Malfroid says that’s by design and largely driven by the market. Tenants, he says, like to be around other tenants that sell similar products for competitive reasons.
Because of the mall’s design, it’s store offerings and the Bay Street component, he says “it truly (has) become the one stop shop.”
“You can do everything. You can spend a day here,” Malfroid says. “What we hear a lot is, if it rains at the beach, the beach empties into International Plaza.”
Rich is the niche
R. Christopher Jones, a professor of economics at the University of South Florida and president and chief economist of Florida Economic Advisors, says the the real secret to International Plaza’s success is a large part of economics 101: it carved a niche for itself and that niche is not aimed at the average shopper,
“It all comes down to one fundamental aspect…and that is the market that International Plaza caters to,” he says. “Your typical shopper at International Plaza has a significantly higher household income than your average shopper at any of our other malls.”
“It’s not a secret,” he adds, “that it is a destination for Tampa’s and, really, west central Florida’s, elite.”
Jones, unlike Malfroid who sees the mall as a utilitarian shopping mecca, says the mall caters to those shoppers who are in the upper 10% to 15% of the buying public. These are shoppers who are less sensitive to cyclical economic changes in the marketplace. That means when other malls are dealing with the aftershocks of a recessions or downturns in the economy, International Plaza doesn’t feel the full brunt.
Because of the types of high-end luxury stores the mall counts at tenants, it attracts prominent and wealthy individuals, including executives, athletes and entertainers. And this type of clientele demands a specific level of product and service that is just not available at other area malls.
“For that wealthier segment of the retail buying public, the shopping experience goes beyond simply finding the commodity or service they can get at the best value for the dollar,” Jones says.
“They are looking for personal service and attention in the choices that they make. At the upscale stores in International Plaza, the sales associates are trained to specifically work with this exclusive clientele base to be, in effect, their personal shopper.”
That same level of service is simply not available at garden variety retailers, whether that’s Amazon, Walmart, department stores or malls targeted at average income shoppers, he says.
The future is the niche
Whoever the average International Plaza shopper is — common citizen or wealthy shopper — the mall’s niche allows it to offer people something they can’t get anywhere else. And that is the critical lesson for retailers if they are going to survive in a fragmented market.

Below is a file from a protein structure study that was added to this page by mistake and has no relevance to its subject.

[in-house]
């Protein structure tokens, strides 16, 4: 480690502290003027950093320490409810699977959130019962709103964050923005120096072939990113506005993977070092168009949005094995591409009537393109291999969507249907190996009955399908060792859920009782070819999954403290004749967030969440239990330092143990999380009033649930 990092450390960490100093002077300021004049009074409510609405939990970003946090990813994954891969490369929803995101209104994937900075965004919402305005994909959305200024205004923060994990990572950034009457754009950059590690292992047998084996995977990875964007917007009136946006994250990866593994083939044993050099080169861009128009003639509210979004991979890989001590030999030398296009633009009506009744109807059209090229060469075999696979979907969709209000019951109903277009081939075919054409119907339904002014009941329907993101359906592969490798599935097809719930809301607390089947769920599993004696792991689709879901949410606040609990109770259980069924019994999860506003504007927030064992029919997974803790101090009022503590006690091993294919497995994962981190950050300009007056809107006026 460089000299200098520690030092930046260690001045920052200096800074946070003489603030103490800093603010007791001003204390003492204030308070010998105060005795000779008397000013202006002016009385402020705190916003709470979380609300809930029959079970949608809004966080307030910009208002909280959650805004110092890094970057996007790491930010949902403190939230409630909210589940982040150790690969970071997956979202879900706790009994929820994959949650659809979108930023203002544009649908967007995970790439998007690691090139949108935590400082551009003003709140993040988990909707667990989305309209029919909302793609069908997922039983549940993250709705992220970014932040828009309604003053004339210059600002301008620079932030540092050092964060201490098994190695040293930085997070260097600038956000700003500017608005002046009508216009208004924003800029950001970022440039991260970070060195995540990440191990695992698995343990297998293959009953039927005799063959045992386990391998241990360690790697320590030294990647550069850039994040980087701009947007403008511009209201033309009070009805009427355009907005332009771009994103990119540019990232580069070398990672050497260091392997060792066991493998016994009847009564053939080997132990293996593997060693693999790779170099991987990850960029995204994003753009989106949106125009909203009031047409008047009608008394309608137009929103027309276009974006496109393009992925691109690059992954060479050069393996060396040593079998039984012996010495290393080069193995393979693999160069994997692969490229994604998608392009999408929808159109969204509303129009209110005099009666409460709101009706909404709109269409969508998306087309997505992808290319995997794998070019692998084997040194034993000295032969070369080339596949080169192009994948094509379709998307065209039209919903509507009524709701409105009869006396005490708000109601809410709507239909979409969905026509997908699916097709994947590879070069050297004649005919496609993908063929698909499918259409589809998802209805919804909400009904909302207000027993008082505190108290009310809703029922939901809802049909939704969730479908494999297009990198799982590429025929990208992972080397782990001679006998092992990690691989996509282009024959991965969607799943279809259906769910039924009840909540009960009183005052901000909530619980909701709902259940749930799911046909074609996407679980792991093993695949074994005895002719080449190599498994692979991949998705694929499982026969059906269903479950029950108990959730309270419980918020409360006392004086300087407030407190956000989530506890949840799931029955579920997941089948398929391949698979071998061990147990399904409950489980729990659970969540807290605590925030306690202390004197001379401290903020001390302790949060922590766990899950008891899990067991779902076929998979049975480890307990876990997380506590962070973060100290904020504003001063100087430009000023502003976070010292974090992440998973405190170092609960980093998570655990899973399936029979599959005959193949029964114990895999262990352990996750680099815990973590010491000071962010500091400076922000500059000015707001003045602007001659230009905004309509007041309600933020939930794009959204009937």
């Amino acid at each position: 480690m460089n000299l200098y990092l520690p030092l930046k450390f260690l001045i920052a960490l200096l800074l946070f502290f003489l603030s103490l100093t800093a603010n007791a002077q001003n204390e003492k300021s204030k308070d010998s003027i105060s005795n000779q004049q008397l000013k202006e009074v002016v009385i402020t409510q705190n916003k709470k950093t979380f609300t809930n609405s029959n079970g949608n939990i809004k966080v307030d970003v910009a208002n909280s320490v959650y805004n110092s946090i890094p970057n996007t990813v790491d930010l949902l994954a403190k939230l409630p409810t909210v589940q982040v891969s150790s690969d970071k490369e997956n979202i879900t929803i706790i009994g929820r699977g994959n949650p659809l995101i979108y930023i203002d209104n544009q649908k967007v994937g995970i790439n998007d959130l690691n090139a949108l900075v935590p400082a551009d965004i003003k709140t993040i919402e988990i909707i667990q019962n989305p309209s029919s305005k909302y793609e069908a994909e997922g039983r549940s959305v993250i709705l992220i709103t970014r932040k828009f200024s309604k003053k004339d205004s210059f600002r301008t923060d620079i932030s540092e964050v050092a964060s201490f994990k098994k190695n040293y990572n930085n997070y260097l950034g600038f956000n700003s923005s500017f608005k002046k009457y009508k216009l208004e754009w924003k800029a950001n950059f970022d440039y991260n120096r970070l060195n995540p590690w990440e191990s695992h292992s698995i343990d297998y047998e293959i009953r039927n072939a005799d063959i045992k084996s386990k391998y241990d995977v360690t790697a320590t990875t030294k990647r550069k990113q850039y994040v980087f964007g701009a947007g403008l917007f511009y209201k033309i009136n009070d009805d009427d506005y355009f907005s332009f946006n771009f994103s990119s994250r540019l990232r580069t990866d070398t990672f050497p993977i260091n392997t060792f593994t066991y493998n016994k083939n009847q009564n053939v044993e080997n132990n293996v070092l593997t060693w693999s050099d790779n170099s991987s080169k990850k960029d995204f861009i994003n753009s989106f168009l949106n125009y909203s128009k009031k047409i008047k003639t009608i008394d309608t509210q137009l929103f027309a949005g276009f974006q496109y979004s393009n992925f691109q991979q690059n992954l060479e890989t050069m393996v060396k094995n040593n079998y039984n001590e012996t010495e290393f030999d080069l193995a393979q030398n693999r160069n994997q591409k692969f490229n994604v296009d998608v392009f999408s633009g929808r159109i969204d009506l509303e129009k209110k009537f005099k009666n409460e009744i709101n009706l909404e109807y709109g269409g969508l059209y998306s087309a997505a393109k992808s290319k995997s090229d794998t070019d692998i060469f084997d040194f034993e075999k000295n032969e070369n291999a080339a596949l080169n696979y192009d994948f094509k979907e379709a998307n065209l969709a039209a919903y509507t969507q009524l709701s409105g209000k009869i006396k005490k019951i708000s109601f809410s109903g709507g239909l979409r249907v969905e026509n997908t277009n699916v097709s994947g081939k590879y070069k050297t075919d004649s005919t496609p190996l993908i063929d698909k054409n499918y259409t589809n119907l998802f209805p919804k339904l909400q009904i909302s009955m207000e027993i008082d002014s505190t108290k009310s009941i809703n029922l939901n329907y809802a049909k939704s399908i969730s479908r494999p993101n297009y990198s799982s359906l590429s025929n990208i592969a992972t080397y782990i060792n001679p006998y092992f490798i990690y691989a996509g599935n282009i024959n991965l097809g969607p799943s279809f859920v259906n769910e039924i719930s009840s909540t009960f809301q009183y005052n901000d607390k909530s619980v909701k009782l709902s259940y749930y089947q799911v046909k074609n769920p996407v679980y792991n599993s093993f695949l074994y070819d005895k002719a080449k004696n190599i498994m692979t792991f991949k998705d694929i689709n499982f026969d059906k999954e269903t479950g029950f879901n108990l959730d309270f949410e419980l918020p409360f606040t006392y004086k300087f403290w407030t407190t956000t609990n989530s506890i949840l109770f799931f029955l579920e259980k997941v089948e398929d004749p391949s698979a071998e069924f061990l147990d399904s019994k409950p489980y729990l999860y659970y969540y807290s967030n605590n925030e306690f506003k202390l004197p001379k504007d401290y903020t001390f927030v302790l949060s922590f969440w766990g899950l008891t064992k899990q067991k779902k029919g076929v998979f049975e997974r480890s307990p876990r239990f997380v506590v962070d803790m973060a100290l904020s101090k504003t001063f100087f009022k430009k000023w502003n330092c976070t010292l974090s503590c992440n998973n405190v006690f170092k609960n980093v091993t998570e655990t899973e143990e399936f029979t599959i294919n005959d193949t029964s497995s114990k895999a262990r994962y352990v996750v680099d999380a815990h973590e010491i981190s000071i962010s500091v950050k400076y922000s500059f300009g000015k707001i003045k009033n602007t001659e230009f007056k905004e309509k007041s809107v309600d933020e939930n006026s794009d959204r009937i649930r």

The simple fact, experts say, is in this day and age, when shoppers have so many online options, it’s not enough to simply stock shelves, buy advertising and wait for people to show up. Brick and mortar retailers must find a way to offer a value proposition, a niche, that will give shoppers a reason to come out. The alternative is facing the same fate as some of retail’s once best-known names — Kmart, RadioShack, Sears, Circuit City.
Many retailers have turned to omnichannel strategies to reach customers in whatever marketplace they prefer. Others have turned to a hybrid model, where customers buy online but pick up the product at stores. And then there are others that sell the type of product consumers just can’t — or won’t — buy online.
Doug Stephens, founder of the website Retail Prophet, sees a time when “brick and mortar stores will be used more as galleries, showrooms and event spaces.”
“We’ll rely on physical retail for only the most convenience-based products and items requiring more physical consideration, like fresh produce, for example,” he says in the National Retail Federation’s “2020 Hot 100 Retailers” report.
Malfroid’s mall has grown up nearly side-by-side with e-commerce — but he doesn’t see it as a threat. He believes e-commerce and brick and mortar will and do work hand in hand, that people who buy an item online will pick it up or return it to stores and that there are still certain items people will want to see, feel and touch before buying. “There’s a place for both and I think people have figured that out,” Malfroid says.
“But I still think, and I truly believe, that we are social people,” he adds. “We want to be out to see each other. We want to get out and walk around and talk and share experiences. And you can’t do that online.”